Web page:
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  • Time Is On The Side Of The NQ Longs [View article]
    ["Finally, you are not a technologist, so I just don't think you are qualified to talk about a "platform strategy" in any meaningful way"]

    Since when do you decide what I'm able to talk about? I can't help it that you simply don't understand it, and as it happens, I have written quite a bit about technology:

    What have you ever written, apart from your rants against IOC and NQ here in the comment section of SA? So far you've not proven to be anything beyond the level of a Yahoo troll.

    Indeed, from the same playbook, you misrepresent at least three things I've argued in that single comment alone, I'm not going to waste my time with you anymore. If I simply have to start any reaction to you by multiple corrections, that isn't worth my while.
    Nov 30 12:03 AM | 8 Likes Like |Link to Comment
  • Reality Check For Peter Schiff [View article]
    ["why interest payments on a ridiculously large mortgage are tax deductible. As far as I'm concerned, that's just more government nonsense that hikes up home values."]

    I actually tend to agree with that.
    Oct 31 02:10 PM | 8 Likes Like |Link to Comment
  • NQ Mobile: Behind Smoke And Mirrors Lies The Truth, Part 1 [View article]
    ["We clearly show why MW's accounting team needs to enroll in remedial Accounting for Dummies 101"]

    And to think that there actually was a Bloomberg article arguing that MW had rebuild their credibility on the back of NQ.. pretty nauseating stuff..
    Oct 29 12:26 PM | 8 Likes Like |Link to Comment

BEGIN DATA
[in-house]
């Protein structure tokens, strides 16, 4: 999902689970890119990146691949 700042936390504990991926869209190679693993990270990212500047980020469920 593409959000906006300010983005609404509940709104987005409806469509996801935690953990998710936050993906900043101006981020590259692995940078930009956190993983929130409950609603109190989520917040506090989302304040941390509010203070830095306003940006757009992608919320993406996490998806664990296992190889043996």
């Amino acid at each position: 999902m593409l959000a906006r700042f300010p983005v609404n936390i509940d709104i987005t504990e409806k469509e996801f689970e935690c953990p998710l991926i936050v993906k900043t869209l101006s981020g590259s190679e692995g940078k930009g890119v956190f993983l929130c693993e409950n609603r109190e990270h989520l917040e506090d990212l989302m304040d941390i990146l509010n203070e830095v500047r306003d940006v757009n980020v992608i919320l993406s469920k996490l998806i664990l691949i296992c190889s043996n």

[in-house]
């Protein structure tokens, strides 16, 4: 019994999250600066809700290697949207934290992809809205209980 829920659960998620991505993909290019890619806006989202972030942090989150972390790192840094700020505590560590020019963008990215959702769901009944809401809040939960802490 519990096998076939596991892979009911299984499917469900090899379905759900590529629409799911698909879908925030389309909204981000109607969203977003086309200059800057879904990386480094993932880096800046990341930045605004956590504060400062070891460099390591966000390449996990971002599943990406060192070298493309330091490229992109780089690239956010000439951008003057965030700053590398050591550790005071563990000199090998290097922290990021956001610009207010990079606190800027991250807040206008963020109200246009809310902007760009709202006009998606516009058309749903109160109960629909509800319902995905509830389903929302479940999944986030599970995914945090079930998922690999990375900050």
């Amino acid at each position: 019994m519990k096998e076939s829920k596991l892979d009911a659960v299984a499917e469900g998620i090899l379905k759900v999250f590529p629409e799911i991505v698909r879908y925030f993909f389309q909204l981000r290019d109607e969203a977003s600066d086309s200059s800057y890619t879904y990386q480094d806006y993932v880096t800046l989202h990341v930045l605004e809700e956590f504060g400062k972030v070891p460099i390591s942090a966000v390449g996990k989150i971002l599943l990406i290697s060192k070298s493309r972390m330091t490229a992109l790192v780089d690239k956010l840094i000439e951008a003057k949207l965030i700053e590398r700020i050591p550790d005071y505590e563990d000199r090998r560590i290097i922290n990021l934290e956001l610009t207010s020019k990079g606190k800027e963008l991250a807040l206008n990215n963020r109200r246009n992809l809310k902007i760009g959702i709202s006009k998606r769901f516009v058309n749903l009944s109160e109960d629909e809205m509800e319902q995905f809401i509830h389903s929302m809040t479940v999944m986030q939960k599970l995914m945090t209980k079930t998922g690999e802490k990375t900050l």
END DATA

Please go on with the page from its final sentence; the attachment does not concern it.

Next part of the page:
• Does Ending Unemployment Benefit Solve The Jobs Crisis? [View article]
    Did you get the part were it says that:
    - the average replacement ratio is 27.5%, that is UI benefits, on average, are just 27.5% of former wages
    - while extended, UI benefits are not endless
    - even the scientific paper itself agrees the effect of extending UI benefits on job search effort is very small
    - the multitudes that have withdrawn from the labor market indicate that there are no jobs, as does a 3:1 unemployment to vacancy ratio (whilst that is the official unemployment number, the real number is much higher).

    Apparently not...
    Oct 29 09:02 AM | 8 Likes Like |Link to Comment
  • What Exactly Is So Objectionable About Obamacare? [View article]
    You could actually also answer that from what I just argued. When markets fail there is a role for government, unless you actually prefer these people to be uninsured. Oh wait, didn't I just show that this was actually more expensive..

    So, to recapitulate. You prefer the government not to intervene, despite there being a clear and identifiable market failure, despite the market solution being more expensive and leaving out millions of people uninsured, with all the consequences attached to that (medical bills being the biggest reason for personal bankruptcies, for instance)...

    And all that in the name of?? Free markets?

    For me, free markets are a means to an end, for you, they seem to be an end in itself, even if when the demonstrably produce an inferior outcome.

    That's ideological dogmatism. Plain and simple.
    Oct 11 05:00 PM | 8 Likes Like |Link to Comment
  • Understanding Why Austrian Economics Is Flawed [View article]
    Austrian economics isn't a science, it's a religion, it's completely impervious to any kind of counterfactual and it's adherents have a habit of quoting dead economist as if it's some kind of eternal truth brought from the gods and then go on raving against governments and central banks.

    The saddest thing is that these free-marketeers have no clue how real markets work, that is, that they can also fail. At least Hayek was aware of that.